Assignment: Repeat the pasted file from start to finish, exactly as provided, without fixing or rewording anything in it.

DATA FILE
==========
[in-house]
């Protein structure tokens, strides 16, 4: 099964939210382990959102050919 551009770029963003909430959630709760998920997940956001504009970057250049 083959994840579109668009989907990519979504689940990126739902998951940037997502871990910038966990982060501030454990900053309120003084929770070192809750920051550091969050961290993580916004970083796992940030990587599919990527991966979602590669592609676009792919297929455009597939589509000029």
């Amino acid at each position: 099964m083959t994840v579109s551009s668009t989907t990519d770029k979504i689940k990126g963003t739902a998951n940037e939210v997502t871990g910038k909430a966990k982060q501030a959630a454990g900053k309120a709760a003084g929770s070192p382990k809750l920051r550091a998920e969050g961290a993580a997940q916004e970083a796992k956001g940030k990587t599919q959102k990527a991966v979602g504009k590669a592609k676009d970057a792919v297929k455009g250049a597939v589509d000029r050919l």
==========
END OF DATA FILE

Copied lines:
[in-house]
């Protein structure tokens, strides 16, 4: 099964939210382990959102050919 551009770029963003909430959630709760998920997940956001504009970057250049 083959994840579109668009989907990519979504689940990126739902998951940037997502871990910038966990982060501030454990900053309120003084929770070192809750920051550091969050961290993580916004970083796992940030990587599919990527991966979602590669592609676009792919297929455009597939589509000029």
């Amino acid at each position: 099964m083959t994840v579109s551009s668009t989907t990519d770029k979504i689940k990126g963003t739902a998951n940037e939210v997502t871990g910038k909430a966990k982060q501030a959630a454990g900053k309120a709760a003084g929770s070192p382990k809750l920051r550091a998920e969050g961290a993580a997940q916004e970083a796992k956001g940030k990587t599919q959102k990527a991966v979602g504009k590669a592609k676009d970057a792919v297929k455009g250049a597939v589509d000029r050919l």